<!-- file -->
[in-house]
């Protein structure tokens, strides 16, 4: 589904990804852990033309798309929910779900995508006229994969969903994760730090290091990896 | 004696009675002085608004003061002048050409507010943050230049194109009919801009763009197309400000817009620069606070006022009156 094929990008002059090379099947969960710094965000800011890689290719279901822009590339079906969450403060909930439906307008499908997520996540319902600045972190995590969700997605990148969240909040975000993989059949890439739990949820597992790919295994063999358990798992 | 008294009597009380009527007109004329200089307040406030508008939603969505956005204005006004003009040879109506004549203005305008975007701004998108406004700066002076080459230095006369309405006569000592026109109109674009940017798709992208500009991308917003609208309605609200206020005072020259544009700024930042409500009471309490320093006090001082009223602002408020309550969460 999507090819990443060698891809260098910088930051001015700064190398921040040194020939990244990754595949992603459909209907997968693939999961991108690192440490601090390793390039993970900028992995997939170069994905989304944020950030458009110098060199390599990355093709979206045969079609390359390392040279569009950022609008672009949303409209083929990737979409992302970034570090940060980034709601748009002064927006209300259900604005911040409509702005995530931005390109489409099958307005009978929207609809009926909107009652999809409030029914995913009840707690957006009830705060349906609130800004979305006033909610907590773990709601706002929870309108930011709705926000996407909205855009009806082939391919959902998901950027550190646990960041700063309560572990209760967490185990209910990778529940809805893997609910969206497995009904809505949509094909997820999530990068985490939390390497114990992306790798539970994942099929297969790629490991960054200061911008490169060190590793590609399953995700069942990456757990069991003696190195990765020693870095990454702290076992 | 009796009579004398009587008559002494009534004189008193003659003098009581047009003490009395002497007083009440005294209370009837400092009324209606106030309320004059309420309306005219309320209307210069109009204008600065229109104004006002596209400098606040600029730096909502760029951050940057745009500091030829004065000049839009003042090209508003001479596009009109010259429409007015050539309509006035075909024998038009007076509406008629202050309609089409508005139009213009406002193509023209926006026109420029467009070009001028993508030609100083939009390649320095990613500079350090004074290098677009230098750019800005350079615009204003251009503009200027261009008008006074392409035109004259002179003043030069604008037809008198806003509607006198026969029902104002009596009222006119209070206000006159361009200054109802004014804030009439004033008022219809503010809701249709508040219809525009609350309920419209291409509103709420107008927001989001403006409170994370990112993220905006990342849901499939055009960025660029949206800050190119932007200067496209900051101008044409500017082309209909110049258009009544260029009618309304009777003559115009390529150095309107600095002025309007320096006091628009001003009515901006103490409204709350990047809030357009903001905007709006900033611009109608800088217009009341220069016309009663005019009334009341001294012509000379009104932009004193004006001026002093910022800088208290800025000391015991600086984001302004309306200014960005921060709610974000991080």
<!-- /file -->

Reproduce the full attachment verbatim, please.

[in-house]
């Protein structure tokens, strides 16, 4: 589904990804852990033309798309929910779900995508006229994969969903994760730090290091990896 | 004696009675002085608004003061002048050409507010943050230049194109009919801009763009197309400000817009620069606070006022009156 094929990008002059090379099947969960710094965000800011890689290719279901822009590339079906969450403060909930439906307008499908997520996540319902600045972190995590969700997605990148969240909040975000993989059949890439739990949820597992790919295994063999358990798992 | 008294009597009380009527007109004329200089307040406030508008939603969505956005204005006004003009040879109506004549203005305008975007701004998108406004700066002076080459230095006369309405006569000592026109109109674009940017798709992208500009991308917003609208309605609200206020005072020259544009700024930042409500009471309490320093006090001082009223602002408020309550969460 999507090819990443060698891809260098910088930051001015700064190398921040040194020939990244990754595949992603459909209907997968693939999961991108690192440490601090390793390039993970900028992995997939170069994905989304944020950030458009110098060199390599990355093709979206045969079609390359390392040279569009950022609008672009949303409209083929990737979409992302970034570090940060980034709601748009002064927006209300259900604005911040409509702005995530931005390109489409099958307005009978929207609809009926909107009652999809409030029914995913009840707690957006009830705060349906609130800004979305006033909610907590773990709601706002929870309108930011709705926000996407909205855009009806082939391919959902998901950027550190646990960041700063309560572990209760967490185990209910990778529940809805893997609910969206497995009904809505949509094909997820999530990068985490939390390497114990992306790798539970994942099929297969790629490991960054200061911008490169060190590793590609399953995700069942990456757990069991003696190195990765020693870095990454702290076992 | 009796009579004398009587008559002494009534004189008193003659003098009581047009003490009395002497007083009440005294209370009837400092009324209606106030309320004059309420309306005219309320209307210069109009204008600065229109104004006002596209400098606040600029730096909502760029951050940057745009500091030829004065000049839009003042090209508003001479596009009109010259429409007015050539309509006035075909024998038009007076509406008629202050309609089409508005139009213009406002193509023209926006026109420029467009070009001028993508030609100083939009390649320095990613500079350090004074290098677009230098750019800005350079615009204003251009503009200027261009008008006074392409035109004259002179003043030069604008037809008198806003509607006198026969029902104002009596009222006119209070206000006159361009200054109802004014804030009439004033008022219809503010809701249709508040219809525009609350309920419209291409509103709420107008927001989001403006409170994370990112993220905006990342849901499939055009960025660029949206800050190119932007200067496209900051101008044409500017082309209909110049258009009544260029009618309304009777003559115009390529150095309107600095002025309007320096006091628009001003009515901006103490409204709350990047809030357009903001905007709006900033611009109608800088217009009341220069016309009663005019009334009341001294012509000379009104932009004193004006001026002093910022800088208290800025000391015991600086984001302004309306200014960005921060709610974000991080």